Sunday, June 15, 2014

From a Brain Kept Running

At least one of our camp volunteers left her brain running last weekend when she should have been sleeping. And, this is what happens. If you are "Friends" with Monica Vest Wheeler, you've probably already read this on her FaceBook page. I did, and I was touched by it, so I thought her late night thoughts were worth sharing with the rest of you.

by Monica Vest Wheeler
An online discussion group topic on traumatic brain injury(TBI) had me typing in the middle of the night … so what else is new … Thought I'd share my thoughts on this issue before I go back to sleep …

This reaffirms what I learn from TBI survivors and caregivers as I'm focusing on creating upcoming books and related materials on coping with the emotional and everyday challenges of TBI. It affects not only the person with TBI but everyone around them. This is true with virtually all brain-related injuries, illnesses and diseases. I've learned this from my writing on Alzheimer's and being a caregiver for my father-in-law a few years ago, when he was diagnosed with Alzheimer's, which we learned after his passing was actually vascular dementia.

I've attended about 50 Retreat & Refresh Stroke Camps as a volunteer — where I am this weekend in Illinois. I've been attending some TBI camps in the last few years and will go to at least five this year, including a children's TBI camp this coming week in PA.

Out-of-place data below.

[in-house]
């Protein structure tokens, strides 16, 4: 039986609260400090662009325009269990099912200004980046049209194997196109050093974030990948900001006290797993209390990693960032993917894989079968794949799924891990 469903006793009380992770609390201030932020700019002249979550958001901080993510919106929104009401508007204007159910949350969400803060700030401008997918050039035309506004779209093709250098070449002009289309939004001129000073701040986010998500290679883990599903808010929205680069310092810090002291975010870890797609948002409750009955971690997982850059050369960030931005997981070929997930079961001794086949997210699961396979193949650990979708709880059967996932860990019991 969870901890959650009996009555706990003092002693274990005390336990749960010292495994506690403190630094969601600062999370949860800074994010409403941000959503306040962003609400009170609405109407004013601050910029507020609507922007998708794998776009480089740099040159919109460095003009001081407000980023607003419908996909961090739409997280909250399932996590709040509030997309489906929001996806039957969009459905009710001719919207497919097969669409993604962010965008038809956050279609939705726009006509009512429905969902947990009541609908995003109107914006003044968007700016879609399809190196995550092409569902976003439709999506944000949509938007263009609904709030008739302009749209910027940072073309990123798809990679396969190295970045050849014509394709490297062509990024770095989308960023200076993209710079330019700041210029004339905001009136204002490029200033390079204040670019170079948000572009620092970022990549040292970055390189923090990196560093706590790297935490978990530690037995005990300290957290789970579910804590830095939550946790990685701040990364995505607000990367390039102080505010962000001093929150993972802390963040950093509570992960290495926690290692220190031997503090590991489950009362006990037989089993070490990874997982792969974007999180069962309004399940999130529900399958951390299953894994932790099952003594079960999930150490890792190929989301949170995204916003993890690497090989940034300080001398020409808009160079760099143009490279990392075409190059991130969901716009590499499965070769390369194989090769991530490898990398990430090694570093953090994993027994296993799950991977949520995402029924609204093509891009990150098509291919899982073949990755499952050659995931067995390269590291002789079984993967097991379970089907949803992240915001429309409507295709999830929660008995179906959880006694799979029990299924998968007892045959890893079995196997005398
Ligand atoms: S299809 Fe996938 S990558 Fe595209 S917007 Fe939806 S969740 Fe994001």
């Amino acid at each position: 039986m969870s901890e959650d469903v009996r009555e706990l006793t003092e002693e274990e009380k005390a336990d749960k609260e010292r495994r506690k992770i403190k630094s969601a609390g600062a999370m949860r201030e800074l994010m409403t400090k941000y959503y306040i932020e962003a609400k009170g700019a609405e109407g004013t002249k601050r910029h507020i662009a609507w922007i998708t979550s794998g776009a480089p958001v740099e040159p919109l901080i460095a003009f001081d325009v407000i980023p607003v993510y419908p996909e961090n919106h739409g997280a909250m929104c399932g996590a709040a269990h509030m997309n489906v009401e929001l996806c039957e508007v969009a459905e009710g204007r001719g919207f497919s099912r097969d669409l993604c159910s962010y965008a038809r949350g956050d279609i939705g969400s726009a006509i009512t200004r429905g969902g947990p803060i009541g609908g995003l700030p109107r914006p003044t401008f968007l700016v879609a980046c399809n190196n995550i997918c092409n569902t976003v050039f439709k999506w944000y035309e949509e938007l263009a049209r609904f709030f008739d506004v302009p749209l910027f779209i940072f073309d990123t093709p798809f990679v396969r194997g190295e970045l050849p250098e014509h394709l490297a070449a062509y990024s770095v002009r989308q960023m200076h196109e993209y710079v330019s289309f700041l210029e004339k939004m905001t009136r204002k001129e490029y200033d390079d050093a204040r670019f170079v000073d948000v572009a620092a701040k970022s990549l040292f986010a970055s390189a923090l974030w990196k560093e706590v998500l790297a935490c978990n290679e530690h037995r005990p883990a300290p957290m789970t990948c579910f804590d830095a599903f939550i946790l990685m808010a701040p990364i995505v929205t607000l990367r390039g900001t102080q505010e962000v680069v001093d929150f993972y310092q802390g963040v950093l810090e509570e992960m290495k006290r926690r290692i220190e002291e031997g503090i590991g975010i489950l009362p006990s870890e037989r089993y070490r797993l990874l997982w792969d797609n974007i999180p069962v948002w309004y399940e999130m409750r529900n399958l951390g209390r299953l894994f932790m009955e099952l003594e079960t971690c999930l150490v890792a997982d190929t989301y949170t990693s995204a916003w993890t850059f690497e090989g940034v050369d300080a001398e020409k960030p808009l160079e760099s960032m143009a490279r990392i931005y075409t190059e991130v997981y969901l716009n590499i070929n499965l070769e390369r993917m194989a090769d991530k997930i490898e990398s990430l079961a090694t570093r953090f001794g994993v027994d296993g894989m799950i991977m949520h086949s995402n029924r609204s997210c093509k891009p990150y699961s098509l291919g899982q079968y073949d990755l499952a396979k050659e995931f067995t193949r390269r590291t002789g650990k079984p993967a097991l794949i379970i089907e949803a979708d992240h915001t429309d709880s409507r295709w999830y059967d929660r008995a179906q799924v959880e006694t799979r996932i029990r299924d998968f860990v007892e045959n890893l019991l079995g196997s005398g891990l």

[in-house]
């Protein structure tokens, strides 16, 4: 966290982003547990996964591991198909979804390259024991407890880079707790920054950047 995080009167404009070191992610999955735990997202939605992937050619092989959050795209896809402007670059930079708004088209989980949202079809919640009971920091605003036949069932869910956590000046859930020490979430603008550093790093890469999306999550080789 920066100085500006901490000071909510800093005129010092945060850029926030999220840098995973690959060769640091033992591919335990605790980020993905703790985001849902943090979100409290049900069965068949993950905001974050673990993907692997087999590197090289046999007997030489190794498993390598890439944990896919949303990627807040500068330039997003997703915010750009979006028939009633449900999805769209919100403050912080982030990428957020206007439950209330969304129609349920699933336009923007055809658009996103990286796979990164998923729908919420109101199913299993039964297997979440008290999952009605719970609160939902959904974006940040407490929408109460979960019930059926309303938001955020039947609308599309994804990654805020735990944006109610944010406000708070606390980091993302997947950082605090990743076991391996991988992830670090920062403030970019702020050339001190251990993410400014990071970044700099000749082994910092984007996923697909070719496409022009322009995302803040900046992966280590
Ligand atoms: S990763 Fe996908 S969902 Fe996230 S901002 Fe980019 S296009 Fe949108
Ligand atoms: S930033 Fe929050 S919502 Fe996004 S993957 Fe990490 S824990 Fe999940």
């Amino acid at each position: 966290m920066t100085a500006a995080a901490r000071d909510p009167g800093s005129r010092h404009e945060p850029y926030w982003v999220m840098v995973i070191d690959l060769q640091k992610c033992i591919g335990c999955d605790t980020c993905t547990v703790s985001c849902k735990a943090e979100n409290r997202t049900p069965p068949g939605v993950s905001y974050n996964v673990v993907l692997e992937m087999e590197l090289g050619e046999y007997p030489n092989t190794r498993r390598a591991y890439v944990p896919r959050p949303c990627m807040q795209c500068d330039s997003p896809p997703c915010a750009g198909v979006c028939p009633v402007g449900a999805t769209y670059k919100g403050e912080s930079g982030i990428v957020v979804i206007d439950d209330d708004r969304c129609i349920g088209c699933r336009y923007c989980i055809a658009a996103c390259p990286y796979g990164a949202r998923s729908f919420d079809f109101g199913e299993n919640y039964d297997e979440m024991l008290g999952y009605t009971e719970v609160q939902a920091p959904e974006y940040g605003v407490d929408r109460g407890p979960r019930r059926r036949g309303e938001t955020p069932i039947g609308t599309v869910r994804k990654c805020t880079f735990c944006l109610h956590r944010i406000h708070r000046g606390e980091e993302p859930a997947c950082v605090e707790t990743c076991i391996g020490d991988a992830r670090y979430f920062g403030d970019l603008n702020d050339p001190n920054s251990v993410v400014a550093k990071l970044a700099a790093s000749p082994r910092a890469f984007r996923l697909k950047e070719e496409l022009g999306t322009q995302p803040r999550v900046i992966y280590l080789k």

I've heard just about everything as I lead survivor or caregiver discussion groups at Stroke Camp and interact with survivors and caregivers in other ways around the country … from the hopes to the frustrations, from the lack of public understanding to the intense social isolation, from pure love to the joys of the simplest things in life. The same is true for those affected by TBI.

We often hear and speak about the "new normal" after a brain "event." Most people don't get that that "new normal" is constantly redefined as the brain reconstructs or adjusts itself every second. And there is a great deal of impatience and misunderstanding about fatigue, often viewed as laziness or a way to command sympathy. I've witnessed the intense pain and tears of so many survivors whose families belittle or ignore them or focus only on their INabilities or DISabilities.

Though medication alleviates many of the challenges I face with the depression I've lived with for many years, I understand that my brain gets tired more easily, and my body does, too. God bless my husband for understanding that there are days when I just need to sleep or "chill" or I'm not going to be MY best … which is the "best" for him and everyone I love

Brain injuries, illnesses and diseases ARE a human tragedy, and each of us has a chance to rewrite that script for better understanding and compassion. Communication is the biggest key to promoting that connection … survivors and caregivers and families talking, listening, observing and learning from each other the challenges each face in coping with the changes. That connection is a powerful force in healing bodies, brains and relationships.

Nearly everybody fears what they cannot control or fully understand, and the human brain is the one of the scariest unknowns in the universe. Even "normal" people have bad days when their brains are simply tired or are trying to process too much. We are surprised when the person who always has a steady positive attitude snaps at us. Alas, each of us is human

Thanks for setting my brain "on fire" enough to write this in the middle of the night … now back to sleep for another exciting day at Stroke Camp!


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